Part of a developer's duties is to manage a project's technical debt. Technical debt, also known as tech debt, refers to the amount of technical work remaining on a project.
Technical debt is hard to quantify. Developers working on a codebase are able to identify the technical debt. They must figure out how to communicate this technical debt to management. Management will likely ask for an estimate of how long it will take to eliminate the technical debt.
A codebase is never really technical debt-free. Every technical decision that's made comes with some sort of tech debt that gets created. Deadlines don't always coincide with the amount of time that is needed to complete a task. Thus, technical compromises must be made made along the way, leaving traces of tech debt.
There is a short-term solution and a long-term solution to every problem or feature request. There is a tradeoff that is made for every short-term solution. Short-term solutions have a limited lifespan. Developers must keep in mind that they will have to re-visit the short-term solution and modify it into a more long-term solution.
Some may consider short-term solutions to be the result of laziness or sloppy coding. While short-term solutions are what cause tech debt to accumulate, they are also what allow products and features to be released by their deadlines.
Tech debt does not show up on product roadmaps. Product roadmaps show stakeholders a timeline of the delivery of new user-related features. Managers don't exactly want their stakeholders to know about tech debt. Also, most managers don't like the idea of spending time on tech debt because, in their mind, it does not result in any new features for the end user. Good managers know the importance of addressing tech debt and will buy the developers time for it.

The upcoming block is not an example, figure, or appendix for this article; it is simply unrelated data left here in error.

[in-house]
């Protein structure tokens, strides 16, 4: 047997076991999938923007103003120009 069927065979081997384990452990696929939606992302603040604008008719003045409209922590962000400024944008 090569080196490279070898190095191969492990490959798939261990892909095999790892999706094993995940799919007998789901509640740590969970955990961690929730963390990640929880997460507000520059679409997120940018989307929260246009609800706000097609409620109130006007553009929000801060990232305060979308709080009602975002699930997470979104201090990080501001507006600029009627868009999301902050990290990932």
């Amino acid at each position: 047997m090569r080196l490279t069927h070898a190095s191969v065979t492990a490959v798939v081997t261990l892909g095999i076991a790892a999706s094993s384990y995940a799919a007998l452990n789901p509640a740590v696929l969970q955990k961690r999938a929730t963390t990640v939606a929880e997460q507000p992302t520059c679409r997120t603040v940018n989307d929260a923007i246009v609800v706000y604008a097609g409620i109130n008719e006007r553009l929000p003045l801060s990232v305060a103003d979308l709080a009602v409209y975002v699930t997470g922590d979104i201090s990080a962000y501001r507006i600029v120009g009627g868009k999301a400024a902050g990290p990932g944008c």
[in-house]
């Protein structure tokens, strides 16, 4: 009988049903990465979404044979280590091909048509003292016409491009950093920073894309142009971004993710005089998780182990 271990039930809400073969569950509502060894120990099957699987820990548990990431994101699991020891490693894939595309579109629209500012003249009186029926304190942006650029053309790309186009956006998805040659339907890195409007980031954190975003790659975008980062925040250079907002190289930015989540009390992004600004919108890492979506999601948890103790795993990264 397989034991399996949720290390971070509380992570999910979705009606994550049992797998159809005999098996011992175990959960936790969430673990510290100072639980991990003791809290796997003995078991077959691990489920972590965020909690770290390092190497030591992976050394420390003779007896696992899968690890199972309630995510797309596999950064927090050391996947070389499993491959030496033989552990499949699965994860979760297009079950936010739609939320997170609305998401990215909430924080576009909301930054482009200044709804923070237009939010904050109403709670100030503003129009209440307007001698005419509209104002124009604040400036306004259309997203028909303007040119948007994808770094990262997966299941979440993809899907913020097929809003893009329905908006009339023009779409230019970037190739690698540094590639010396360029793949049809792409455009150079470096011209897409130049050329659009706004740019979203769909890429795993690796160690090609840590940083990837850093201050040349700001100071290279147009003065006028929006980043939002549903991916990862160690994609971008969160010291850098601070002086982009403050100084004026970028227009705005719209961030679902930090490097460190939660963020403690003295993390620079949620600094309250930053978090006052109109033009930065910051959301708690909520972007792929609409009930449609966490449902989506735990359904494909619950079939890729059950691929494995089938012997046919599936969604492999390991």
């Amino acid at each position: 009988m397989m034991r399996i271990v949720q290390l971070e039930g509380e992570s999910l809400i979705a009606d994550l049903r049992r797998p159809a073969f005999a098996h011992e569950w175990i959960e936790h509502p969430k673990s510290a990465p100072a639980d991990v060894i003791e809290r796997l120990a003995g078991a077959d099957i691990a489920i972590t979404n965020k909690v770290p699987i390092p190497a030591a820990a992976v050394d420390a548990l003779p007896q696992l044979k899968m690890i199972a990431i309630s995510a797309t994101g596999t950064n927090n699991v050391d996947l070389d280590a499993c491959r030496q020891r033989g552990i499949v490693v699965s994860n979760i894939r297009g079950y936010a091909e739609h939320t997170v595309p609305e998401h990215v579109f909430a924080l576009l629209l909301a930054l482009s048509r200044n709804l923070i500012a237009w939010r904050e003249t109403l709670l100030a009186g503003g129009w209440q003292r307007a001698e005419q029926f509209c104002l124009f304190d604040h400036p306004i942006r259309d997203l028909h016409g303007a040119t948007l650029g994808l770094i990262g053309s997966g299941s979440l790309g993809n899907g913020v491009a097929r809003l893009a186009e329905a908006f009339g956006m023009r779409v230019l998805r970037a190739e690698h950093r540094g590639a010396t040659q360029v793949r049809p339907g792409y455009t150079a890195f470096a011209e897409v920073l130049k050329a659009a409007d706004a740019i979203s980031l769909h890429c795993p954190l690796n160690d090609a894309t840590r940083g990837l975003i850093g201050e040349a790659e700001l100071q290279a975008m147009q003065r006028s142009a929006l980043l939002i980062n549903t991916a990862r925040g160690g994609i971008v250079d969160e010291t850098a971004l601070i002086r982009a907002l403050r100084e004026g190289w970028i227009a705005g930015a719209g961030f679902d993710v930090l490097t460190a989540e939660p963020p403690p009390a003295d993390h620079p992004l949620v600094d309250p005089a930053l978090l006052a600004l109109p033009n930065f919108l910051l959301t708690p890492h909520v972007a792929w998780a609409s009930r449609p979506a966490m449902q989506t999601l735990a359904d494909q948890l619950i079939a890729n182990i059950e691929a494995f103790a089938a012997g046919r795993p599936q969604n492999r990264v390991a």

The lack of planning for tech debt causes developers to try to address it as they are working on features. It's difficult to juggle between features and tech debt without delaying the feature. The typical result is that tech debt is put on the back burner while the feature is developed.
Tech debt can accumulate to the point where the codebase becomes unmaintainable. Just like financial debt, tech debt must be dealt with before it gets out of hand.
Every codebase needs good code hygiene. If we don't go to the dentist for five years and then finally decide to go, we will probably be in for an unpleasant surprise. Tech debt is like tartar. Left unaddressed, it builds up like plaque and creates problems. Keeping on top of tech debt is like going to the dentist regularly. It means regularly going into the codebase to address issues with the time that is available.
Good code hygiene can consist of:
If a developer suspects that a block of code is not being used, they should verify this assumption and then delete it if their assumption is correct. Adding it as a to-do item for later will only create more tech debt. If you have the time to do it now, do it now. We should always aim for having the least amount of code possible within a codebase. Less code means there is less to go wrong with the application. It also meansfaster build times and faster deployments.
When is the best time to refactor code? As soon as you notice it needs refactoring! Bad code has a way of spreading throughout a codebase without notice. When new developers join the team, they will end up copying the bad code and the practices that come with that bad code. You will then have more tech debt than you had initially. If a new feature will be built off of existing code, be sure to account for the time needed for refactoring when you estimate that new feature.
Re-writing something from scratch sounds painful, but sometimes it is necessary. When refactoring a code block is not working out well, it means that this code block needs to be re-written.
Good code can last for years without needing to be re-written. Bad code should be re-written as soon as possible.
Always try tying in good code hygiene practices to a new feature. This will allow tech debt to be addressed sooner rather than later and make for more robust feature deliveries. It will also provide everyone with more realistic estimates. More realistic estimates can get you the time that you need from management to spend on code hygiene.
Technical debt is a part of every codebase. Everyone involved with a codebase, managers included, needs to better understand tech debt and how it impacts the product. With a better understanding of it, there are greater chances tech debt will be addressed sooner rather than later.
In every release, take the time to apply good code hygiene practices so that tech debt does not get out of hand.
If you're working in an Agile environment, create tasks and/or stories that address tech debt. Come to an agreement with your team on how many tech debt tasks or stories should be taken during each sprint.